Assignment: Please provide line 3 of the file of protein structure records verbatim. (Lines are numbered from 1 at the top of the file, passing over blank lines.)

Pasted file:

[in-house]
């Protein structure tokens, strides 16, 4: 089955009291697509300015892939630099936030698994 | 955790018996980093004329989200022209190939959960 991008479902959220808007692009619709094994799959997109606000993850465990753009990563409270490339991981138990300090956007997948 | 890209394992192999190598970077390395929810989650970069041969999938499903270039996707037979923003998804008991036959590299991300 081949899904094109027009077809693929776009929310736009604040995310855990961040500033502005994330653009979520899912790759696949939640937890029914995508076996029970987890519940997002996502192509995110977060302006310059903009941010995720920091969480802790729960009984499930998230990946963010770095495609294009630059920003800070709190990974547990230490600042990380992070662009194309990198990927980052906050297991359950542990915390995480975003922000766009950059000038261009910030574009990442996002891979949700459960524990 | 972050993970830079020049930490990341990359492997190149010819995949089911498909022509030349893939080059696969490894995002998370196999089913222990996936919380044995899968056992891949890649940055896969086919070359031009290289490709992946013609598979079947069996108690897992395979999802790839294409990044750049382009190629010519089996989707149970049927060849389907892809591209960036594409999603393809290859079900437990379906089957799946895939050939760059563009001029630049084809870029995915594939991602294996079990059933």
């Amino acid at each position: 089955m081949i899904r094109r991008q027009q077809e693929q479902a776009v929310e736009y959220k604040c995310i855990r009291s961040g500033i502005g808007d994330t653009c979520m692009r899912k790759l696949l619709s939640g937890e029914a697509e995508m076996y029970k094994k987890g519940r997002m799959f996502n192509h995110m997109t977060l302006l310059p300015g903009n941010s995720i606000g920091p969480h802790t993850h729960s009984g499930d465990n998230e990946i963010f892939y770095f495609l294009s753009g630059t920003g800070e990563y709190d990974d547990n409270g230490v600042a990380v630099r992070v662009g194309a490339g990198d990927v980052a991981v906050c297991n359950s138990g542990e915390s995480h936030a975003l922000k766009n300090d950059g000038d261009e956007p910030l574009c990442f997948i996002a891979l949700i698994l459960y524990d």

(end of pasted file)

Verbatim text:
């Amino acid at each position: 089955m081949i899904r094109r991008q027009q077809e693929q479902a776009v929310e736009y959220k604040c995310i855990r009291s961040g500033i502005g808007d994330t653009c979520m692009r899912k790759l696949l619709s939640g937890e029914a697509e995508m076996y029970k094994k987890g519940r997002m799959f996502n192509h995110m997109t977060l302006l310059p300015g903009n941010s995720i606000g920091p969480h802790t993850h729960s009984g499930d465990n998230e990946i963010f892939y770095f495609l294009s753009g630059t920003g800070e990563y709190d990974d547990n409270g230490v600042a990380v630099r992070v662009g194309a490339g990198d990927v980052a991981v906050c297991n359950s138990g542990e915390s995480h936030a975003l922000k766009n300090d950059g000038d261009e956007p910030l574009c990442f997948i996002a891979l949700i698994l459960y524990d």